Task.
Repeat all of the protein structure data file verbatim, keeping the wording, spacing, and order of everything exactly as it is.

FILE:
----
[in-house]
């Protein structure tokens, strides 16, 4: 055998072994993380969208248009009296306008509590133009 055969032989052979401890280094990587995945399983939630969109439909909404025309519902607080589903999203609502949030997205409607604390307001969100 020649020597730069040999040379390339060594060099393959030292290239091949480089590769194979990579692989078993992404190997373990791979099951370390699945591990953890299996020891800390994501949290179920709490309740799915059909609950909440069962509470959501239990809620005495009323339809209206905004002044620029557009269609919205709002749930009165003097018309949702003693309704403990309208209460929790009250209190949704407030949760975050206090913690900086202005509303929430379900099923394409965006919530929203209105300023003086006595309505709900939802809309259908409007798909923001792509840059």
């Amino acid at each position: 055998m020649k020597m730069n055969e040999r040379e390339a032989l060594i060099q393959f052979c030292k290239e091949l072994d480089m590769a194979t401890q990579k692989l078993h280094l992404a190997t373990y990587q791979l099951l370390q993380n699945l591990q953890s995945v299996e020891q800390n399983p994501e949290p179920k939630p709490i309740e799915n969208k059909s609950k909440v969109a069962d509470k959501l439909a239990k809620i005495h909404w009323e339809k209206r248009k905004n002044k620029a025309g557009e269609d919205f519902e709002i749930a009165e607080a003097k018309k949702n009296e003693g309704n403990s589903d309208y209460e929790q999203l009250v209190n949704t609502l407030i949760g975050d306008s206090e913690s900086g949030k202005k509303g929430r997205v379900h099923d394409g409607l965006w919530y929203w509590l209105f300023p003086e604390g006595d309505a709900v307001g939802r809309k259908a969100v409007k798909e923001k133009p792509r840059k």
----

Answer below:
[in-house]
């Protein structure tokens, strides 16, 4: 055998072994993380969208248009009296306008509590133009 055969032989052979401890280094990587995945399983939630969109439909909404025309519902607080589903999203609502949030997205409607604390307001969100 020649020597730069040999040379390339060594060099393959030292290239091949480089590769194979990579692989078993992404190997373990791979099951370390699945591990953890299996020891800390994501949290179920709490309740799915059909609950909440069962509470959501239990809620005495009323339809209206905004002044620029557009269609919205709002749930009165003097018309949702003693309704403990309208209460929790009250209190949704407030949760975050206090913690900086202005509303929430379900099923394409965006919530929203209105300023003086006595309505709900939802809309259908409007798909923001792509840059």
């Amino acid at each position: 055998m020649k020597m730069n055969e040999r040379e390339a032989l060594i060099q393959f052979c030292k290239e091949l072994d480089m590769a194979t401890q990579k692989l078993h280094l992404a190997t373990y990587q791979l099951l370390q993380n699945l591990q953890s995945v299996e020891q800390n399983p994501e949290p179920k939630p709490i309740e799915n969208k059909s609950k909440v969109a069962d509470k959501l439909a239990k809620i005495h909404w009323e339809k209206r248009k905004n002044k620029a025309g557009e269609d919205f519902e709002i749930a009165e607080a003097k018309k949702n009296e003693g309704n403990s589903d309208y209460e929790q999203l009250v209190n949704t609502l407030i949760g975050d306008s206090e913690s900086g949030k202005k509303g929430r997205v379900h099923d394409g409607l965006w919530y929203w509590l209105f300023p003086e604390g006595d309505a709900v307001g939802r809309k259908a969100v409007k798909e923001k133009p792509r840059k």